A painful rite of passage

It’s really true, GrandpaLyle’s Ark will launch from NW Arkansas again in July. Headed north for a couple days in the Chicago area, then on from there to somewhere. The next step in a bitter-sweet painful rite of passage.

The Ark had been sidelined so I could take a stab at being young again. Let me explain.

About two years ago a job opportunity showed up in the mail that I was unable to ignore. Marie had the same reaction but more so. At first I had a hard time taking it seriously. Hell, I quit flying more than seven years ago. Beside, the job would be four hours away and I wasn’t even sure I still knew how to fly. Plus I’m more than 75 years old!

But Marie saw much more in me . . . and in this possibility. She coaxed and coaxed until I finally made a date to fly with Summit Aviation right here in Bentonville. I would bring my flying skills back up to speed then go get the job.

One side of my brain was almost cocky: “It’s like riding a bicycle.” But the other wasn’t so sure. Suffice it to say that after spending too many hours and too much money, I concluded that “not so sure” was the winner.

The Fieldhouse at Thaden Field — the old days in new ways

Fast forward a year. Summit Aviation had just moved to The Fieldhouse – easily the most spectacular light plane centric facility I’ve seen in nearly sixty years of flying. And they were hiring. But Summit was where I performed so miserably only a year ago. Hmmm . . .

Fortunately, I still had friends at Skill Aviation in Waukegan, IL, where I taught years ago. And knowing that I couldn’t have forgotten that much, I called and reserved their most advanced plane for my reentry. Let’s just say my skills were rustier than I thought. I switched to something simpler. Still too rusty.

Back when I was teaching, my favorite task was working with a student who had become stuck – almost all of us do at some point in our training. I would fly with him or her and see if I could identify what the block was – then help work through it. And I loved it.

Reflecting on my own failure at instant recovery, I heard that very same teacher in the back of my head talking to a troubled student.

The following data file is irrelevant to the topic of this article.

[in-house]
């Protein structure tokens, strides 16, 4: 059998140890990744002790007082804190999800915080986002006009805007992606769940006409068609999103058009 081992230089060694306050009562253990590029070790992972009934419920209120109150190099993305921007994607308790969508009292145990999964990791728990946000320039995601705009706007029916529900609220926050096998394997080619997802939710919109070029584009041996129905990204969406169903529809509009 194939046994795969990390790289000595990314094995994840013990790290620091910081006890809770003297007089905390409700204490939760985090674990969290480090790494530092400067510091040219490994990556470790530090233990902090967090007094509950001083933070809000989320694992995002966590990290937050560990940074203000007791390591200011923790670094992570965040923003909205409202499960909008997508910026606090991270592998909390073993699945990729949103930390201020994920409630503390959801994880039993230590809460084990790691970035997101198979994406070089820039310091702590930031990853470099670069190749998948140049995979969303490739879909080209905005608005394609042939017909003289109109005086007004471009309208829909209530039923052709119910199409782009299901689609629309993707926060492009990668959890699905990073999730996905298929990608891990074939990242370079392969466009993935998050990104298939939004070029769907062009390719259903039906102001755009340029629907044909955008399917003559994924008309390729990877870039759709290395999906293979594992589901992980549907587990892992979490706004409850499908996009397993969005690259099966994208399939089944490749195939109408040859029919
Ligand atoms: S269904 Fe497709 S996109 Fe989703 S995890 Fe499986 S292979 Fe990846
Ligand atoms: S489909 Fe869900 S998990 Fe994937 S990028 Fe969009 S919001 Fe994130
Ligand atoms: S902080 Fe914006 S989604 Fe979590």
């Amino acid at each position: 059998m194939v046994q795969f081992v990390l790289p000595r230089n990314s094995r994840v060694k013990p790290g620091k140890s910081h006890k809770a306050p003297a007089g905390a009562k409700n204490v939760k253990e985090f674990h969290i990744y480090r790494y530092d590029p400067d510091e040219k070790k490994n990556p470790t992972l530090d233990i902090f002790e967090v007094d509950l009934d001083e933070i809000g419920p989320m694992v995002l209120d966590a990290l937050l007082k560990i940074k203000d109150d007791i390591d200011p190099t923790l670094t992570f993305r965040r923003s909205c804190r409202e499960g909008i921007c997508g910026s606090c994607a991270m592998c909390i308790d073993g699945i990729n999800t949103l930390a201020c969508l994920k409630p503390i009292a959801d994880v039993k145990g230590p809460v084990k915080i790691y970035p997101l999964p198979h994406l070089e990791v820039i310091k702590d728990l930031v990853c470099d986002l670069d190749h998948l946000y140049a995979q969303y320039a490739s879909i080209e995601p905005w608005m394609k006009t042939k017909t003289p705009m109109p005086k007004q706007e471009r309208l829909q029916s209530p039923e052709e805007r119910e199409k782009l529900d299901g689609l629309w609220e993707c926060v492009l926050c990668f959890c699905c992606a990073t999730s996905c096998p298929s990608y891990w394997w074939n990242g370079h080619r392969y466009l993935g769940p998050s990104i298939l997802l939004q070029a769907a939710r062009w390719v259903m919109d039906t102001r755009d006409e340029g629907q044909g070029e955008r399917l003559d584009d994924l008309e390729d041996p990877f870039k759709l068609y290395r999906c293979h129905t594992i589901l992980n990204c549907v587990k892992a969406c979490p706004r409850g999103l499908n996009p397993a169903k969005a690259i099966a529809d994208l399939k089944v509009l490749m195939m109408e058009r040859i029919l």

Student: I’m stuck.

Teacher: What are you stuck on?

Student: I can’t even land an uncomplex airplane – one that I use to teach in – often.

Teacher: Is that the plane you’re most comfortable in?

The trainer that played in my rite of passage
My favorite trainer.

Student: No. My favorite is the little Diamond I used ten years ago.

Teacher: And you’re not using that now because . . . ?

Student: Doh

Finally, after five humbling hours in the little Diamond, I was allowed to solo. You’d have thought I was 19 years old and soloing for the first time. I was positively giddy.

Primary re-training over, I headed back to Arkansas. While I had been away, Summit Aviation had blossomed from a sleepy but superb flight school into a shining star. Facilities, aircraft, and management had changed overnight.

And they welcomed me. Chip Gibbons, Chief Fight Instructor, respected my concerns about age and the long layoff and proposed a limited schedule of beginning students. Still unsure of my personal skills, between lessons I rented a plane to restore my confidence – acting as both instructor and student.

It was working. Not as fast as I had hoped, but my confidence was slowly coming back.

Did I say slowly? Absorbing new technology, I looked like grandpa guided by his teenage grandson. My flying was safe but not as sharp as I remember – and I began to doubt that it ever would be.

A week ago this came to a head. Two days in a row I had minor lapses while flying. Is God telling me something? I googled, “How do you know it’s time to quit flying?” Hunter Heath and Richard Collins shared insights that offered just the guidance I needed.

The conclusion: I’ll not be flying as Pilot In Command again in this lifetime. After nearly sixty years, nearly five thousand hours, owning and flying some spectacular airplanes (I could go on and on and maybe I will sometime), my flight bag has moved to the attic . . . for good.

As I told Chip, I’m thrilled that Thaden Field is destined for stardom. I’m dreadfully saddened that I won’t be part of it.

But I will be on the road again . . . again.

And I can hardly wait.


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